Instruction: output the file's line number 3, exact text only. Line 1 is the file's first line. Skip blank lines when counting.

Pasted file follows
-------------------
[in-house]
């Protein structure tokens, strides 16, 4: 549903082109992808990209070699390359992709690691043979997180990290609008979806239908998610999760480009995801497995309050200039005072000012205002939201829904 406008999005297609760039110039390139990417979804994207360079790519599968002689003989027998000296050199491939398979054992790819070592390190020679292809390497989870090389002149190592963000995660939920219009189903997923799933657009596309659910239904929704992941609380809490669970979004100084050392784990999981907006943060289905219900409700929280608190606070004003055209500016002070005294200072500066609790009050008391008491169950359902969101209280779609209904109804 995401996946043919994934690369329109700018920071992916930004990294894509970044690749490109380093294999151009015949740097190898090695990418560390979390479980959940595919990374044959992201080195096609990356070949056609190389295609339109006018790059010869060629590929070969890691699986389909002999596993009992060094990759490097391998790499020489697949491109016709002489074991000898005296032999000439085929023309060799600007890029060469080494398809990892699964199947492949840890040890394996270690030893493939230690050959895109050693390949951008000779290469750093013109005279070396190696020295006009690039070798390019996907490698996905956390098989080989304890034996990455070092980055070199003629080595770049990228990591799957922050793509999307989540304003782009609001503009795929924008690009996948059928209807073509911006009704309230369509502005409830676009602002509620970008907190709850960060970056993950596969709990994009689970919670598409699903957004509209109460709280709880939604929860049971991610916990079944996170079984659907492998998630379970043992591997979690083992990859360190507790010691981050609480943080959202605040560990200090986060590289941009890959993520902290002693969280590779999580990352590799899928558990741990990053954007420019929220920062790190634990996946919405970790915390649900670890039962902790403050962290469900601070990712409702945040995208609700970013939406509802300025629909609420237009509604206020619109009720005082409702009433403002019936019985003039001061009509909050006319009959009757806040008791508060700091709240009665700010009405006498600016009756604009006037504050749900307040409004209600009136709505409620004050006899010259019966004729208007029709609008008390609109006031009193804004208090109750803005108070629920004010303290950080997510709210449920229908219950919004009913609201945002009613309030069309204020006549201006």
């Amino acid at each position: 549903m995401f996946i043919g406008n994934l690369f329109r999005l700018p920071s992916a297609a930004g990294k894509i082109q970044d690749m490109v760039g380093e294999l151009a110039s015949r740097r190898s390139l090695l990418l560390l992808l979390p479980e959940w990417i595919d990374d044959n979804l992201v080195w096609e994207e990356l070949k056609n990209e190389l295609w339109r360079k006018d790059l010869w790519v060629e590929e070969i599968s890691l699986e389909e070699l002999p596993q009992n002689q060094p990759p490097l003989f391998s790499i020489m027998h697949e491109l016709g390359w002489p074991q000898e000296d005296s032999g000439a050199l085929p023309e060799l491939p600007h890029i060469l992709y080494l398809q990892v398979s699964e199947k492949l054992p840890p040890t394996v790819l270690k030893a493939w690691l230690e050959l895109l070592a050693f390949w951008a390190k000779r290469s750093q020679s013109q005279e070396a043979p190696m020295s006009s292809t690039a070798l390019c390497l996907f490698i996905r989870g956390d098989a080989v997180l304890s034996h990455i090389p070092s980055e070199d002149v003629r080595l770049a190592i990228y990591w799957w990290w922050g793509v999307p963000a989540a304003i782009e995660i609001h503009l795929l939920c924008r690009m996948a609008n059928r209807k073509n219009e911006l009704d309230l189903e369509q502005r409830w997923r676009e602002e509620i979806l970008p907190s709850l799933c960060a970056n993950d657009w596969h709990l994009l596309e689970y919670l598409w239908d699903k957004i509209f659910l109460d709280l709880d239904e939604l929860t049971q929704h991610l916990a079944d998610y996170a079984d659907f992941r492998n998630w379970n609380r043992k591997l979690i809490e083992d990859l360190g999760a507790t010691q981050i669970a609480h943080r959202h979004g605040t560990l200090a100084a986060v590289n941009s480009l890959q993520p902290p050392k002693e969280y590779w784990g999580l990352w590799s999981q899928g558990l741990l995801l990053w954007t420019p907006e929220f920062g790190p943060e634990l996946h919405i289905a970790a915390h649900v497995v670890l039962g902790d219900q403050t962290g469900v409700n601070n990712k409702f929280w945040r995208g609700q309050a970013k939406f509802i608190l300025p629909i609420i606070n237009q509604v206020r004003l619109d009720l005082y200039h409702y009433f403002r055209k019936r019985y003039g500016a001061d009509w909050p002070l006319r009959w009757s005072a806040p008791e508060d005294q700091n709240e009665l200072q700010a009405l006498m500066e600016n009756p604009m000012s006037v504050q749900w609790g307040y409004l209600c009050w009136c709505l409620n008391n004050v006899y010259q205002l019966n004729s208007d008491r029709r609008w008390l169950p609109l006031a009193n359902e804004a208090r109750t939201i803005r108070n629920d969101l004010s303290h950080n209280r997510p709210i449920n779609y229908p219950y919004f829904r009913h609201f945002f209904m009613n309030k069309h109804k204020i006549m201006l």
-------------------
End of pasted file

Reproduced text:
């Amino acid at each position: 549903m995401f996946i043919g406008n994934l690369f329109r999005l700018p920071s992916a297609a930004g990294k894509i082109q970044d690749m490109v760039g380093e294999l151009a110039s015949r740097r190898s390139l090695l990418l560390l992808l979390p479980e959940w990417i595919d990374d044959n979804l992201v080195w096609e994207e990356l070949k056609n990209e190389l295609w339109r360079k006018d790059l010869w790519v060629e590929e070969i599968s890691l699986e389909e070699l002999p596993q009992n002689q060094p990759p490097l003989f391998s790499i020489m027998h697949e491109l016709g390359w002489p074991q000898e000296d005296s032999g000439a050199l085929p023309e060799l491939p600007h890029i060469l992709y080494l398809q990892v398979s699964e199947k492949l054992p840890p040890t394996v790819l270690k030893a493939w690691l230690e050959l895109l070592a050693f390949w951008a390190k000779r290469s750093q020679s013109q005279e070396a043979p190696m020295s006009s292809t690039a070798l390019c390497l996907f490698i996905r989870g956390d098989a080989v997180l304890s034996h990455i090389p070092s980055e070199d002149v003629r080595l770049a190592i990228y990591w799957w990290w922050g793509v999307p963000a989540a304003i782009e995660i609001h503009l795929l939920c924008r690009m996948a609008n059928r209807k073509n219009e911006l009704d309230l189903e369509q502005r409830w997923r676009e602002e509620i979806l970008p907190s709850l799933c960060a970056n993950d657009w596969h709990l994009l596309e689970y919670l598409w239908d699903k957004i509209f659910l109460d709280l709880d239904e939604l929860t049971q929704h991610l916990a079944d998610y996170a079984d659907f992941r492998n998630w379970n609380r043992k591997l979690i809490e083992d990859l360190g999760a507790t010691q981050i669970a609480h943080r959202h979004g605040t560990l200090a100084a986060v590289n941009s480009l890959q993520p902290p050392k002693e969280y590779w784990g999580l990352w590799s999981q899928g558990l741990l995801l990053w954007t420019p907006e929220f920062g790190p943060e634990l996946h919405i289905a970790a915390h649900v497995v670890l039962g902790d219900q403050t962290g469900v409700n601070n990712k409702f929280w945040r995208g609700q309050a970013k939406f509802i608190l300025p629909i609420i606070n237009q509604v206020r004003l619109d009720l005082y200039h409702y009433f403002r055209k019936r019985y003039g500016a001061d009509w909050p002070l006319r009959w009757s005072a806040p008791e508060d005294q700091n709240e009665l200072q700010a009405l006498m500066e600016n009756p604009m000012s006037v504050q749900w609790g307040y409004l209600c009050w009136c709505l409620n008391n004050v006899y010259q205002l019966n004729s208007d008491r029709r609008w008390l169950p609109l006031a009193n359902e804004a208090r109750t939201i803005r108070n629920d969101l004010s303290h950080n209280r997510p709210i449920n779609y229908p219950y919004f829904r009913h609201f945002f209904m009613n309030k069309h109804k204020i006549m201006l």